This is the second in a four-part series on Jesus and the Samaritan Woman at the well.
Jesus learned that the Pharisees had heard that he was making more disciples and baptizing more than John (although Jesus’ disciples were baptizing, not Jesus himself). Therefore, he left Judea and went back to Galilee. Jesus had to go through Samaria. He came to a Samaritan city called Sychar, which was near the land Jacob had given to his son Joseph. Jacob’s well was there. Jesus was tired from his journey, so he sat down at the well. It was about noon. A Samaritan woman came to the well to draw water. Jesus said to her, “Give me some water to drink.” His disciples had gone into the city to buy him some food.
The Samaritan woman asked, “Why do you, a Jewish man, ask for something to drink from me, a Samaritan woman?” (Jews and Samaritans didn’t associate with each other.)
Jesus responded, “If you recognized God’s gift and who is saying to you, ‘Give me some water to drink,’ you would be asking him and he would give you living water.”
The woman said to him, “Sir, you don’t have a bucket and the well is deep. Where would you get this living water? You aren’t greater than our father Jacob, are you? He gave this well to us, and he drank from it himself, as did his sons and his livestock.”
Jesus answered, “Everyone who drinks this water will be thirsty again, but whoever drinks from the water that I will give will never be thirsty again. The water that I give will become in those who drink it a spring of water that bubbles up into eternal life.”
The woman said to him, “Sir, give me this water, so that I will never be thirsty and will never need to come here to draw water!” – John 4:1-15 (CEB)
I find it interesting that the Samaritan woman’s challenge is whether Jesus is greater than Jacob or not. She seems to gloss over God’s gift who is speaking to her and what living water might possibly be. Instead, she focuses on how Jesus is (or is not) going to fetch it from this well or any other. I wonder why this is.
The woman isn’t stupid. We can see this in her historical knowledge, which will continue to be on display in this passage. We will also learn that she knows how to survive in a world where the odds are never in her favor. But survival is not the same as hope.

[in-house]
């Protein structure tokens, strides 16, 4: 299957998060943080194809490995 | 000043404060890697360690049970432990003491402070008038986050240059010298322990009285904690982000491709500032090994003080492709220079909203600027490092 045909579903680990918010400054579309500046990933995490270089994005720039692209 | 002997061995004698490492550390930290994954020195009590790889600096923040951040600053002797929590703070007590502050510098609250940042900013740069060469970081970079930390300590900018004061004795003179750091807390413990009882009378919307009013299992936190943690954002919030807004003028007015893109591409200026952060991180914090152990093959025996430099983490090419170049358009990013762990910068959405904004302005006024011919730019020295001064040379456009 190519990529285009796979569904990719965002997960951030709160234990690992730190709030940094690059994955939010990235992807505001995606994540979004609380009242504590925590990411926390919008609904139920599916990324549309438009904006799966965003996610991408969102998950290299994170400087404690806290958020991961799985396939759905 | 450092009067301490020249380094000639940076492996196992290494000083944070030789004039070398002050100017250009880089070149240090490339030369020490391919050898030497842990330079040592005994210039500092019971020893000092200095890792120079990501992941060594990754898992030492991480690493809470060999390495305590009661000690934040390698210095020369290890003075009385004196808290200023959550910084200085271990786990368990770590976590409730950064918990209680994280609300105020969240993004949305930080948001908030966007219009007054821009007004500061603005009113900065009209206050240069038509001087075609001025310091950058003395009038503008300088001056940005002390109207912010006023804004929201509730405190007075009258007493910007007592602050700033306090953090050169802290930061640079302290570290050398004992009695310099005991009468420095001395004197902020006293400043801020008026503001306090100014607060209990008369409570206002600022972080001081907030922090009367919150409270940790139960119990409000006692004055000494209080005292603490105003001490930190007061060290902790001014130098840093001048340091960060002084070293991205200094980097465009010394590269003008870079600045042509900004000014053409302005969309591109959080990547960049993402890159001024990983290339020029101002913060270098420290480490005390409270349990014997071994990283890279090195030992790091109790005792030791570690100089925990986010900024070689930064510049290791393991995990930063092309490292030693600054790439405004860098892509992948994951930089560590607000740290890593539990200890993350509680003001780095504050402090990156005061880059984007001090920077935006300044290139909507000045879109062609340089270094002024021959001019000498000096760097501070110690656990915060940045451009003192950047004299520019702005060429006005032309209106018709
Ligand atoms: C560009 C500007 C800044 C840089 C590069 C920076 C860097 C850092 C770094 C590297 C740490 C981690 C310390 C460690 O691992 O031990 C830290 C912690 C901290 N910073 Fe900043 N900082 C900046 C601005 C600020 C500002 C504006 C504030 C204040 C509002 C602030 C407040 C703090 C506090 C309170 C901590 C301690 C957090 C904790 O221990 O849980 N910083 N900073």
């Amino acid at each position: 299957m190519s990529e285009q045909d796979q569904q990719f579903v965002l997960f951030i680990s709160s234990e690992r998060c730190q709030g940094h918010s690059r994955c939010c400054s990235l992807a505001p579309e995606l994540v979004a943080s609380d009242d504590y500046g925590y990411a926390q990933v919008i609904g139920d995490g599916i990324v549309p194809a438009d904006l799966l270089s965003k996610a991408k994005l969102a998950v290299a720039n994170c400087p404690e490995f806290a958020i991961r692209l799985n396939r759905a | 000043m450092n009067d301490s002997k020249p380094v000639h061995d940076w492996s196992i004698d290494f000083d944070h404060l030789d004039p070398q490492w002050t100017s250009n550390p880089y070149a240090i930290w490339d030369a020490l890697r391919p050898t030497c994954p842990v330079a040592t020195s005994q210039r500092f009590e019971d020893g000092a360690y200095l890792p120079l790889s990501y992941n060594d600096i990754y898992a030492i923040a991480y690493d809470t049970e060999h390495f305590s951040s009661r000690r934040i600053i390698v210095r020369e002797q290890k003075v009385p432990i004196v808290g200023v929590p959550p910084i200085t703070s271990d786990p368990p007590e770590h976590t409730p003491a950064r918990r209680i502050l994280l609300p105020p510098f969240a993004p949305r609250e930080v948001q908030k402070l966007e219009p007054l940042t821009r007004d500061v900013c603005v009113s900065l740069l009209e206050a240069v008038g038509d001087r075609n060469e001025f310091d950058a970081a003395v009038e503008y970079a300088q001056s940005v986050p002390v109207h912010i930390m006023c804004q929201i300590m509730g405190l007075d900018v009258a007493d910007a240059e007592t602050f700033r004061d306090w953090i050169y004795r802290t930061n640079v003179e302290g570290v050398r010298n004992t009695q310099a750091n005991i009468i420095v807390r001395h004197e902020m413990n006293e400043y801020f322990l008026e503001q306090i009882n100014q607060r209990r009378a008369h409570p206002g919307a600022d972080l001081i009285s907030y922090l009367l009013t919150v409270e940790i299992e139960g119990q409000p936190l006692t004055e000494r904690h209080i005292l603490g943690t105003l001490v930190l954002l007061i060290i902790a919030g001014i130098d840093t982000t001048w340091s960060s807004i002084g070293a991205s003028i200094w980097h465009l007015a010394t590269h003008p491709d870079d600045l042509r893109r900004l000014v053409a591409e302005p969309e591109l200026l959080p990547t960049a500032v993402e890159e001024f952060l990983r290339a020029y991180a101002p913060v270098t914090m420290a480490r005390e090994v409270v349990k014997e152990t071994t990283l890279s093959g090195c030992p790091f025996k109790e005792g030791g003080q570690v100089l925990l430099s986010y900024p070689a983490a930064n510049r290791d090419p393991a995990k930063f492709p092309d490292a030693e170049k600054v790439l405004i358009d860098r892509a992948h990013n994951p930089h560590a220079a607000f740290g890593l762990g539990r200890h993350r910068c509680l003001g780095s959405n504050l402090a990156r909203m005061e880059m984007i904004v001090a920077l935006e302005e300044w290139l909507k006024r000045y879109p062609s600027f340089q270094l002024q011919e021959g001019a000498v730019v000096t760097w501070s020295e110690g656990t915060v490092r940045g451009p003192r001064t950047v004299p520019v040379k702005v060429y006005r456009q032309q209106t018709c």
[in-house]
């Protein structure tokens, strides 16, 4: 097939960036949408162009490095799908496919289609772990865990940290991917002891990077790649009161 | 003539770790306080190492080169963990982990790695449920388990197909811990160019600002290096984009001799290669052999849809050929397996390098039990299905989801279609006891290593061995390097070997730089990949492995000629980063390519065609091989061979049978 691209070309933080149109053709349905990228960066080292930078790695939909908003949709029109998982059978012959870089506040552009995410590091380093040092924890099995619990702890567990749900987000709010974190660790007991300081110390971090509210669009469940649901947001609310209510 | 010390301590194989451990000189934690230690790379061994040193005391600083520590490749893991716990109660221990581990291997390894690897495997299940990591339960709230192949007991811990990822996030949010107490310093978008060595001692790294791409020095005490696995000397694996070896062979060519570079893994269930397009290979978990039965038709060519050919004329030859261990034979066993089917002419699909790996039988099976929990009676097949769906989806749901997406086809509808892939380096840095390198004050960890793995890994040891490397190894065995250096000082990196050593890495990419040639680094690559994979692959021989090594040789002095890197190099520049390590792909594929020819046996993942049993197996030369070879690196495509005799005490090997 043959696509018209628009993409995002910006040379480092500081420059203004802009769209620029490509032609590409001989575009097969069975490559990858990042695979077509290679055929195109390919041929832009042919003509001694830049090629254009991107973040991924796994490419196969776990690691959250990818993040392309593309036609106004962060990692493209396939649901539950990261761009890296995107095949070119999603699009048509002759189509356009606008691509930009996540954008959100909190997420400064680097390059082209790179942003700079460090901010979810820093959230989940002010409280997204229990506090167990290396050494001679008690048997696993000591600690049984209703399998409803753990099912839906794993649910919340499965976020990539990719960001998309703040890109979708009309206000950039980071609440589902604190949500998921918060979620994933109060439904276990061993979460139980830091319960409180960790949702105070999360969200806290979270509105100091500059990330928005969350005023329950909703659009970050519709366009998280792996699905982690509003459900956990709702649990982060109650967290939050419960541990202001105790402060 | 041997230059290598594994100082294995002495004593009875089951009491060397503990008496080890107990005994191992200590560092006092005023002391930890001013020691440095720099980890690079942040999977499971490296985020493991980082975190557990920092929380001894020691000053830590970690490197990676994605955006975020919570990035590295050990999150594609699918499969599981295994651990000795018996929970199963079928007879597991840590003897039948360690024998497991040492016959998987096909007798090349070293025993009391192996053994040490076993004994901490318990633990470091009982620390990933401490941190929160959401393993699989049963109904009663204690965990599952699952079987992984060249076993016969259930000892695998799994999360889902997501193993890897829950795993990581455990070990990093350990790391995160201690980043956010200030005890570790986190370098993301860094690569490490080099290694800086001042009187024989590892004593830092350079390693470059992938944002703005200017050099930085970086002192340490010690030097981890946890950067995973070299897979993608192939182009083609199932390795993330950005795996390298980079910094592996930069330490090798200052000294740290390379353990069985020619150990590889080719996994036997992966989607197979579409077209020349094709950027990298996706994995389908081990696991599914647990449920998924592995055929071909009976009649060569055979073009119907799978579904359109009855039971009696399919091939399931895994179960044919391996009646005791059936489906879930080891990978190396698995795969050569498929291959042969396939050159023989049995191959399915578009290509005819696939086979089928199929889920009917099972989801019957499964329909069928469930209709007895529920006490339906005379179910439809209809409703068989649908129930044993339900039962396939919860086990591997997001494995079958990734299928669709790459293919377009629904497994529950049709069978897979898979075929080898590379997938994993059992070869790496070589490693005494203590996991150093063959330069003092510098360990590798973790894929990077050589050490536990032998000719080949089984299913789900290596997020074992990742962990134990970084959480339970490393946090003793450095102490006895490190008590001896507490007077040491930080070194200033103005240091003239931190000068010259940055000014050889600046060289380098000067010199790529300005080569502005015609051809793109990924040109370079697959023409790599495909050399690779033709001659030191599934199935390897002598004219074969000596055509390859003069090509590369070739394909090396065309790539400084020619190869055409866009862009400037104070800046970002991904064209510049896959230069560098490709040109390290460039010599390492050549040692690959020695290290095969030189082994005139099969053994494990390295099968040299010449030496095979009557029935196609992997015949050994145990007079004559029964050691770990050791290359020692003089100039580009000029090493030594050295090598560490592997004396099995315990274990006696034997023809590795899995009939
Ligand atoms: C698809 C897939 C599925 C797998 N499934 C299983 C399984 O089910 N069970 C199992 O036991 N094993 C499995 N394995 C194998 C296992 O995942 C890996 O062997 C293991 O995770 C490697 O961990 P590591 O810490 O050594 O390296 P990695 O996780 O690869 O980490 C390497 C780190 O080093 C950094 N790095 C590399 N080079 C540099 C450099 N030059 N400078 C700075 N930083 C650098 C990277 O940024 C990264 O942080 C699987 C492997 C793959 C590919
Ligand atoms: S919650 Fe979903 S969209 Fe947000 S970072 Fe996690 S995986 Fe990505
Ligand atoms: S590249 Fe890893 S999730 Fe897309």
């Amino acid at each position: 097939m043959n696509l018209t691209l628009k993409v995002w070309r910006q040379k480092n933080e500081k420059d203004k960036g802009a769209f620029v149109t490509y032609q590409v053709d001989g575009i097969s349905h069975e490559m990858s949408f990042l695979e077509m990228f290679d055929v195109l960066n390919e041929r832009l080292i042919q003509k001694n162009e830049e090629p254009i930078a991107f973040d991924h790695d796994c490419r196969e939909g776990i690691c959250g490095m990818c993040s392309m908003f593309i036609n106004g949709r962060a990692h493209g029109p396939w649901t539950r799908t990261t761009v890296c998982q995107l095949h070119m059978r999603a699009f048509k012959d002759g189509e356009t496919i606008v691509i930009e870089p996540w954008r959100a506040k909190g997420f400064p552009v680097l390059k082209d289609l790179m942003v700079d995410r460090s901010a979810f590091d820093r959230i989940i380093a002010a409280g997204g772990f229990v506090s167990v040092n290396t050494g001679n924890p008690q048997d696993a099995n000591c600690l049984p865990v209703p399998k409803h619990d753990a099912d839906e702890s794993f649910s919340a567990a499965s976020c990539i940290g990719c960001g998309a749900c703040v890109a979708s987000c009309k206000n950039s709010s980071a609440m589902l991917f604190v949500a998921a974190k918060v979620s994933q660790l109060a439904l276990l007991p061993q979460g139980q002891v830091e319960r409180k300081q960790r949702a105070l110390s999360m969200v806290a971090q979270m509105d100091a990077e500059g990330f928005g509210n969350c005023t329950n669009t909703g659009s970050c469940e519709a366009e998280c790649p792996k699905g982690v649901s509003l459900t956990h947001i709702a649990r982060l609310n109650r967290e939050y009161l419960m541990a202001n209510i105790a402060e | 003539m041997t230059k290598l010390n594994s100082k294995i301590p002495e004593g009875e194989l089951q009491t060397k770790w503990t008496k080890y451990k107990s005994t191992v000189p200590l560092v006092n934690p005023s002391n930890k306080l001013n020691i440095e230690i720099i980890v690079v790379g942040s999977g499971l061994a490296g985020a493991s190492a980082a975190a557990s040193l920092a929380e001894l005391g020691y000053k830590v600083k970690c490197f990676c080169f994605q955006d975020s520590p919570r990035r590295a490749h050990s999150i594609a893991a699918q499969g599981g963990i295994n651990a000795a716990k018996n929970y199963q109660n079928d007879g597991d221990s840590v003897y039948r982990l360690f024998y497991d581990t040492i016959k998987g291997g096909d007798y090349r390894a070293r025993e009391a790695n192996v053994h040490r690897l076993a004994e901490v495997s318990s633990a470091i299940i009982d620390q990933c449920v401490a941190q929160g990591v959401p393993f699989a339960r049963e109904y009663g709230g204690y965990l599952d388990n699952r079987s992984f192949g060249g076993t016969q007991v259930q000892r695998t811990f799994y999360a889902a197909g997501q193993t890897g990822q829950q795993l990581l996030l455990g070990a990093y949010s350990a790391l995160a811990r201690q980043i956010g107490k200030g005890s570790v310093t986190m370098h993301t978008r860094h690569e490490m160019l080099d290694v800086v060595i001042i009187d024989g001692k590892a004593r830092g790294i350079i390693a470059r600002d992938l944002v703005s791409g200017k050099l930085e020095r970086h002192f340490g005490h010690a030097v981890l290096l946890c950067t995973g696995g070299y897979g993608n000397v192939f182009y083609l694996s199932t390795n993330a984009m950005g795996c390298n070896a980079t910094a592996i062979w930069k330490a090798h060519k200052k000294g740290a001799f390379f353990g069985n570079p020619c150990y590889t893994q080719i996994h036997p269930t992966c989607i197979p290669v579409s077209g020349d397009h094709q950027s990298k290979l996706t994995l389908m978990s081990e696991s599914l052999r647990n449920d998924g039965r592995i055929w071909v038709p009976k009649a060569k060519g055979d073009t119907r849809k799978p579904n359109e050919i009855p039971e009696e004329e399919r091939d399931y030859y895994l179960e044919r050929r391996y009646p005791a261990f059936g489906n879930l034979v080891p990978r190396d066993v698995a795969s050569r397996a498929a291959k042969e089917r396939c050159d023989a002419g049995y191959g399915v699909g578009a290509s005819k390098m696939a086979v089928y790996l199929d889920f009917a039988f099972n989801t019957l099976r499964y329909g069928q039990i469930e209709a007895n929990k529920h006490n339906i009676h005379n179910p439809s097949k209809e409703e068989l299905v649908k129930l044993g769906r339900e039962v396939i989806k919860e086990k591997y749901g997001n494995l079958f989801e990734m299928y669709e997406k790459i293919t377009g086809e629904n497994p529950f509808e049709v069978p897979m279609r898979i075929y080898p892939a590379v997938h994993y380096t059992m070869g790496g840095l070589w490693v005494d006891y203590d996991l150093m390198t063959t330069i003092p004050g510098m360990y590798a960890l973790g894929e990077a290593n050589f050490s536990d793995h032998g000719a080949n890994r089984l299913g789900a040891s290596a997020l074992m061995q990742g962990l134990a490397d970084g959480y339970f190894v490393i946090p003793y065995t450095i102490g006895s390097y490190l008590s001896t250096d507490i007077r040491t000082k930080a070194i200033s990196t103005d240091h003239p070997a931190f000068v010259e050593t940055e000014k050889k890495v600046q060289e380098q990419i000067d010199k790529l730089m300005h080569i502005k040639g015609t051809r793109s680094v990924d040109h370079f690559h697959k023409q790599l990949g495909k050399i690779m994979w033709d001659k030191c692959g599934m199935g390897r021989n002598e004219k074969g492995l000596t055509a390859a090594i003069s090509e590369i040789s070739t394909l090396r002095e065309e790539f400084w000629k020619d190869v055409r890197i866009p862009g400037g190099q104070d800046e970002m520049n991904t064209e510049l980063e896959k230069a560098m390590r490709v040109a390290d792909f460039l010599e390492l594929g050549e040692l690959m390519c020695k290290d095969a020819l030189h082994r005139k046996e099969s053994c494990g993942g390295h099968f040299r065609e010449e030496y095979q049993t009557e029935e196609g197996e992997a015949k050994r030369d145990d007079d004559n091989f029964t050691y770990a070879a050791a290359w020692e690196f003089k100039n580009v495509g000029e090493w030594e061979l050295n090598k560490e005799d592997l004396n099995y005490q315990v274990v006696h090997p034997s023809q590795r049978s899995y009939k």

Some scholars believe the woman is stubborn an unbelieving when she understands Jesus literally. Maybe.
But maybe this woman knows there is no such thing as a free gift. There is no such thing as some “living water” – at least not for her. Maybe she is deflecting from the impossible things Jesus is saying because experience has told her that the impossible is just that – impossible.
My heart aches at that.
This woman has no expectation that her needs will be met. She labors every day to fill a bucket with water that will never satisfy her true thirst. No expectation it will cleanse her from whatever dishonor is upon her. So, yeah, maybe it is easier to pick a fight with this stranger than allow herself to hope.
Jesus has painted a picture of what the Samaritan woman longs for in her deepest self. He describes a spring of water that never dries up. Water that satisfies not just our bodies but our thirsting souls. Water we don’t just drink but that gushes and leaps within us. Water that is not just life but eternal life. The woman longs to have the thirst of hopelessness satisfied. She wants hope to gush and leap within her pushing away the stagnant water of failure, loneliness, and dishonor.
The living water Jesus offers us is not a magic tonic that solves all our problems or makes the world go away. It is God’s gift of faith and hope that sustains us. It is the calm stream that provides peace in the midst of the storm. It is the crashing waterfall that moves us to do justice, love kindness, and walk humbly. It is a gushing, leaping spring of cold, sweet water that renews our inner nature everyday reminding us that Christ lives within us.
We know the Samaritan woman is going to have to return to the well for actual water. What Jesus offers her is the opportunity for it to be nothing more than that.Jesus' Living Water isn't a magic tonic that solves all our problems. It is God’s gift of faith and hope: a sustaining, gushing, leaping spring of cold sweet water, renewing our inner nature everyday reminding us Christ lives within… Click To Tweet
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Come to the Table: Communion Liturgies of Invitation to Celebrate and Experience the Love of God is a collection of communion liturgies inviting worshippers to experience and respond to the Gospel.